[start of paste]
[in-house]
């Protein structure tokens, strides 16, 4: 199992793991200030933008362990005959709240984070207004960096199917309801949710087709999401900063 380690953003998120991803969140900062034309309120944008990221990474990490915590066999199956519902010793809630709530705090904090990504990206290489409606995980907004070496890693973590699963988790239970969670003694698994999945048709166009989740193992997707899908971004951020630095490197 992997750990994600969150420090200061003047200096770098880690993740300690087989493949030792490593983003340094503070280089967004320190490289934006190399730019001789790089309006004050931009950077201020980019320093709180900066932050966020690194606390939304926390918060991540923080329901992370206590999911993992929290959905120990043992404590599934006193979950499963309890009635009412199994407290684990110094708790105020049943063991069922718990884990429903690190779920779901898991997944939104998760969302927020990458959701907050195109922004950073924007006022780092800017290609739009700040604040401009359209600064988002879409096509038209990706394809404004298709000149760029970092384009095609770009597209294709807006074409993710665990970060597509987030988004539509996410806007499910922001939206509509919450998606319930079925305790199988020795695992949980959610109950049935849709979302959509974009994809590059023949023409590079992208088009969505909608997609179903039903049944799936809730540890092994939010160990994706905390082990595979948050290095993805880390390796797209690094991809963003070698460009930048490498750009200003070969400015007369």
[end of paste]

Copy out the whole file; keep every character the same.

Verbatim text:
[in-house]
């Protein structure tokens, strides 16, 4: 199992793991200030933008362990005959709240984070207004960096199917309801949710087709999401900063 380690953003998120991803969140900062034309309120944008990221990474990490915590066999199956519902010793809630709530705090904090990504990206290489409606995980907004070496890693973590699963988790239970969670003694698994999945048709166009989740193992997707899908971004951020630095490197 992997750990994600969150420090200061003047200096770098880690993740300690087989493949030792490593983003340094503070280089967004320190490289934006190399730019001789790089309006004050931009950077201020980019320093709180900066932050966020690194606390939304926390918060991540923080329901992370206590999911993992929290959905120990043992404590599934006193979950499963309890009635009412199994407290684990110094708790105020049943063991069922718990884990429903690190779920779901898991997944939104998760969302927020990458959701907050195109922004950073924007006022780092800017290609739009700040604040401009359209600064988002879409096509038209990706394809404004298709000149760029970092384009095609770009597209294709807006074409993710665990970060597509987030988004539509996410806007499910922001939206509509919450998606319930079925305790199988020795695992949980959610109950049935849709979302959509974009994809590059023949023409590079992208088009969505909608997609179903039903049944799936809730540890092994939010160990994706905390082990595979948050290095993805880390390796797209690094991809963003070698460009930048490498750009200003070969400015007369």